On the last day of March I found a colourful caterpillar on the wall of my garden and took it into my house to take photos. I have a vivarium and placed it on a leaf where it sat and began placing fine threads of silk near its head. I recognised this behaviour from a similar event at a different house at the end of 2004.
The next day I found that the caterpillar had removed its skin and had attached its new chrysalis form to the leaf. At this point the chrysalis was a pinkish colour and lay horizontal on the leaf.
Within a day the chrysalis had turned gold in colour – bright and metallic. I then cut the leaf before gluing it to a stick that I had suspended within the vivarium. This enabled the chrysalis to hang in a natural state until it was ready for the final stage of its metamorphosis.
On the 6th of April I returned from work at lunchtime to find that I had unfortunately missed the “birth” of the butterfly! It had emerged, had spread and dried its wings and was ready to fly. I took a couple of photographs before releasing the insect into a patch of wild vegetation next to the house. I believe the butterfly was a Mexican Fritillary. We seem to have a few species of similar-looking fritillaries in the area – I have counted a minimum of 12 different types of butterfly in just 4 square metres of the vegetation next to my house, including Swallow-tailed species.
In 2004 (and again in 2005) several caterpillars of Opsiphanes invirea, Owl butterfly, had marched up to my front door. I placed them in the vivarium and was able to do some time-lapse photography to capture the caterpillars suspending themselves to the roof of the glass tank, emerging in chrysalis form, and later as butterflies. Fascinating.
Scientific name: Euterope oleracea
Other names: Acai, acai berry, assai,
Acai fruit grows on palm trees close to the waters of the Amazon and its tributaries. Its fruit are processed to produce acai “wine”, a stable food in the Amazon Region, while its palm trunk yields palm heart, though palmito (palm heart) is more common in the Jussara palm (Euterpe edulis)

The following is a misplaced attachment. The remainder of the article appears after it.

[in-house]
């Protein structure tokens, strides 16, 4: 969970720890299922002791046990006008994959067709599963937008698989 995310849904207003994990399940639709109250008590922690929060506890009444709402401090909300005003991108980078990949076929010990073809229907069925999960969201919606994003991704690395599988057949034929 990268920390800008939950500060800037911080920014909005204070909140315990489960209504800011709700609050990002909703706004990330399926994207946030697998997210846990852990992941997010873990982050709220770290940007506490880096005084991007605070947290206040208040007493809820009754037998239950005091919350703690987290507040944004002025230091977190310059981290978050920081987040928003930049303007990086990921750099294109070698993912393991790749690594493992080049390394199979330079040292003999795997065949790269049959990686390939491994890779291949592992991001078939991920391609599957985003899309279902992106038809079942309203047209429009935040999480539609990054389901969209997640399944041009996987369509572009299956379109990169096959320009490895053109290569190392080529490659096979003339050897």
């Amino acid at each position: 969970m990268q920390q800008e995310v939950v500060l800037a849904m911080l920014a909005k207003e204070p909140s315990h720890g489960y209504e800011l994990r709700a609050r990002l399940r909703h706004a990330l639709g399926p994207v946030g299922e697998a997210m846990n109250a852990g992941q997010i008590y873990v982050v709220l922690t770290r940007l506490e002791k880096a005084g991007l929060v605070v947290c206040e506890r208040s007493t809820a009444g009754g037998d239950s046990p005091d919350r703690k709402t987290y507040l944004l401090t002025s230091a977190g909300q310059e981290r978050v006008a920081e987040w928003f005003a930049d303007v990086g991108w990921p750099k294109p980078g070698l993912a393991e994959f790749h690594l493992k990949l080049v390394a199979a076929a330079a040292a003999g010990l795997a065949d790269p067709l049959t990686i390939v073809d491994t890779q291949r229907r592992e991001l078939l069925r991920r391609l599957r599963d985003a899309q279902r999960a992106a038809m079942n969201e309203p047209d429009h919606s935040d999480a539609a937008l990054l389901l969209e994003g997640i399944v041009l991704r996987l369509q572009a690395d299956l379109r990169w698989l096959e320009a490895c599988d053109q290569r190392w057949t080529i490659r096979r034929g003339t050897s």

Its fruit are the size of cherries and a rich source of antioxidant. While it can be eaten in the form of “wine” in the area in which it grows (usually unsweetened pure juice with or without meat or seafood), it is exported in freeze dried form for production of ice cream, juice and cosmetics.
Acai is rich in antioxidants.
Getting accurate nutritional value is difficult since most measurements are based on the freeze-dried powder and not on the fresh fruit. The powder is used to make frozen smoothie style products and ice cream which have different calorific contents.
Based on freeze dried pulp and skin (100g):
carbohydrates 52.2 g of which 44.2g is dietary fibre
Protein 8.1 g
total fat 32.5 g
vitamin C negligible
calcium 260 mg
iron 4.4 mg
vitamin A 1002 U
Very high antioxidant benefits (said to be the highest among all natural foods.
ASG images library:
We have hundreds of acai images in stock and can shoot to order. At one point we had a specialist site (www.shootacai.com) though this is no longer supported.
NB: While Alan Skyrme has a number of diplomas in Nutrition it is strongly recommended that the latest available analyses of the nutritional contents and benefits are obtained from appropriate sources. Those provided here are indicative only and may be out of date.